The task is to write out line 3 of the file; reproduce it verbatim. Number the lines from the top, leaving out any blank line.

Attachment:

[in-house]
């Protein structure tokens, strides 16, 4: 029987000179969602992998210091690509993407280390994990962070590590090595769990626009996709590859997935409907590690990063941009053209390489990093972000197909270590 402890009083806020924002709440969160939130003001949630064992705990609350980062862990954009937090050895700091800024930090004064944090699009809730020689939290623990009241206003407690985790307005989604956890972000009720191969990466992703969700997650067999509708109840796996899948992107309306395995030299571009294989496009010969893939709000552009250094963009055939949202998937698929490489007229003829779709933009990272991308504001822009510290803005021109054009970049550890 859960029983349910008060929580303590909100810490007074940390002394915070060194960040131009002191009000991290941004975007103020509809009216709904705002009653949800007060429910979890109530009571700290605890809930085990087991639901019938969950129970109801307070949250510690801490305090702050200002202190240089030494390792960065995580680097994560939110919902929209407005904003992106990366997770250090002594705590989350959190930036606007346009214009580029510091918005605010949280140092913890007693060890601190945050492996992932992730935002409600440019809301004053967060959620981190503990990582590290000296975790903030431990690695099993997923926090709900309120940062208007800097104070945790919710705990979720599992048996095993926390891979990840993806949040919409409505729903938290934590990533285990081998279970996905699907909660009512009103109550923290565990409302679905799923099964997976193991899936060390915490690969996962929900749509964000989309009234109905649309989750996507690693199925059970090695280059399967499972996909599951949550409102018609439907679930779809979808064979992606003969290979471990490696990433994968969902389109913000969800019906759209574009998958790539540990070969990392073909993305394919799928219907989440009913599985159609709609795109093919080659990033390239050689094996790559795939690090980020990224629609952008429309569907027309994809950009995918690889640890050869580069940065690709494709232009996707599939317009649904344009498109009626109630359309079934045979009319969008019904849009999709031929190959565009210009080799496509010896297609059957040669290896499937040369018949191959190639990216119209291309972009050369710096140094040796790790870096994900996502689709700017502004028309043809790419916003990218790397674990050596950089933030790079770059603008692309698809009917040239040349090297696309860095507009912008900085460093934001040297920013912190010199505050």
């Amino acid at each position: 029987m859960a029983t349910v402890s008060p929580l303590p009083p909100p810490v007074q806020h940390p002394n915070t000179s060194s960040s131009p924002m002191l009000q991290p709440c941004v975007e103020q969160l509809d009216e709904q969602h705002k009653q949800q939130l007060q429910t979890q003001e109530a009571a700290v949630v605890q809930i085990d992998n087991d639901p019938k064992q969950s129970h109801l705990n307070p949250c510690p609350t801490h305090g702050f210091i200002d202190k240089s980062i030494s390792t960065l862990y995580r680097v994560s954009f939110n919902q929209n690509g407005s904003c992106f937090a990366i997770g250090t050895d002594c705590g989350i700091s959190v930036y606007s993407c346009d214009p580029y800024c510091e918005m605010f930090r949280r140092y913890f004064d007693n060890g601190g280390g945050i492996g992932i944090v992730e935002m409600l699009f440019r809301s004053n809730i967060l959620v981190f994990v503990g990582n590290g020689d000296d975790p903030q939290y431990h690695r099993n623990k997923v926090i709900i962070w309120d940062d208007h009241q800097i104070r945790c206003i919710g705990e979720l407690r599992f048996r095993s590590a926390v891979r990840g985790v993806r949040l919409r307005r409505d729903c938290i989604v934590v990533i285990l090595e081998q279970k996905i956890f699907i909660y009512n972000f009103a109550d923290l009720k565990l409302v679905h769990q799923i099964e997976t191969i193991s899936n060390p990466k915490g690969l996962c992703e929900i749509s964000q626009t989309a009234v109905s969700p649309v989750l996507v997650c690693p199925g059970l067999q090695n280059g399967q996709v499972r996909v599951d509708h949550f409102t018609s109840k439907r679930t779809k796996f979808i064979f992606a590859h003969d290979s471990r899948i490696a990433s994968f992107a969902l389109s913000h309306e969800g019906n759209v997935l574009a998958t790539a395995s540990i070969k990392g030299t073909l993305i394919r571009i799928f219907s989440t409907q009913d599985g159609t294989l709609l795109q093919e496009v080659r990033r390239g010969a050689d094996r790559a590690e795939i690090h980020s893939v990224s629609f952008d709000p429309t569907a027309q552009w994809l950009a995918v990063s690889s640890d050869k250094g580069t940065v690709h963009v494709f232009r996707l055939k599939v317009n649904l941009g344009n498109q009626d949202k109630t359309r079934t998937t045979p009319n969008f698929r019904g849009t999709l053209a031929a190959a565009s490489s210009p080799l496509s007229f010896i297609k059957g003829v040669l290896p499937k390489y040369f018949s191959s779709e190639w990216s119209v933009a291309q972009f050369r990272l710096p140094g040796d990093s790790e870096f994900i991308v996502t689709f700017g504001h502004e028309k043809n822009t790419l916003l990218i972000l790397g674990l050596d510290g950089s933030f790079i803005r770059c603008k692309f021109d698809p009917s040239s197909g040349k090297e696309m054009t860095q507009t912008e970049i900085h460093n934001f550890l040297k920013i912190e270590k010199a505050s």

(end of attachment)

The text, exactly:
């Amino acid at each position: 029987m859960a029983t349910v402890s008060p929580l303590p009083p909100p810490v007074q806020h940390p002394n915070t000179s060194s960040s131009p924002m002191l009000q991290p709440c941004v975007e103020q969160l509809d009216e709904q969602h705002k009653q949800q939130l007060q429910t979890q003001e109530a009571a700290v949630v605890q809930i085990d992998n087991d639901p019938k064992q969950s129970h109801l705990n307070p949250c510690p609350t801490h305090g702050f210091i200002d202190k240089s980062i030494s390792t960065l862990y995580r680097v994560s954009f939110n919902q929209n690509g407005s904003c992106f937090a990366i997770g250090t050895d002594c705590g989350i700091s959190v930036y606007s993407c346009d214009p580029y800024c510091e918005m605010f930090r949280r140092y913890f004064d007693n060890g601190g280390g945050i492996g992932i944090v992730e935002m409600l699009f440019r809301s004053n809730i967060l959620v981190f994990v503990g990582n590290g020689d000296d975790p903030q939290y431990h690695r099993n623990k997923v926090i709900i962070w309120d940062d208007h009241q800097i104070r945790c206003i919710g705990e979720l407690r599992f048996r095993s590590a926390v891979r990840g985790v993806r949040l919409r307005r409505d729903c938290i989604v934590v990533i285990l090595e081998q279970k996905i956890f699907i909660y009512n972000f009103a109550d923290l009720k565990l409302v679905h769990q799923i099964e997976t191969i193991s899936n060390p990466k915490g690969l996962c992703e929900i749509s964000q626009t989309a009234v109905s969700p649309v989750l996507v997650c690693p199925g059970l067999q090695n280059g399967q996709v499972r996909v599951d509708h949550f409102t018609s109840k439907r679930t779809k796996f979808i064979f992606a590859h003969d290979s471990r899948i490696a990433s994968f992107a969902l389109s913000h309306e969800g019906n759209v997935l574009a998958t790539a395995s540990i070969k990392g030299t073909l993305i394919r571009i799928f219907s989440t409907q009913d599985g159609t294989l709609l795109q093919e496009v080659r990033r390239g010969a050689d094996r790559a590690e795939i690090h980020s893939v990224s629609f952008d709000p429309t569907a027309q552009w994809l950009a995918v990063s690889s640890d050869k250094g580069t940065v690709h963009v494709f232009r996707l055939k599939v317009n649904l941009g344009n498109q009626d949202k109630t359309r079934t998937t045979p009319n969008f698929r019904g849009t999709l053209a031929a190959a565009s490489s210009p080799l496509s007229f010896i297609k059957g003829v040669l290896p499937k390489y040369f018949s191959s779709e190639w990216s119209v933009a291309q972009f050369r990272l710096p140094g040796d990093s790790e870096f994900i991308v996502t689709f700017g504001h502004e028309k043809n822009t790419l916003l990218i972000l790397g674990l050596d510290g950089s933030f790079i803005r770059c603008k692309f021109d698809p009917s040239s197909g040349k090297e696309m054009t860095q507009t912008e970049i900085h460093n934001f550890l040297k920013i912190e270590k010199a505050s």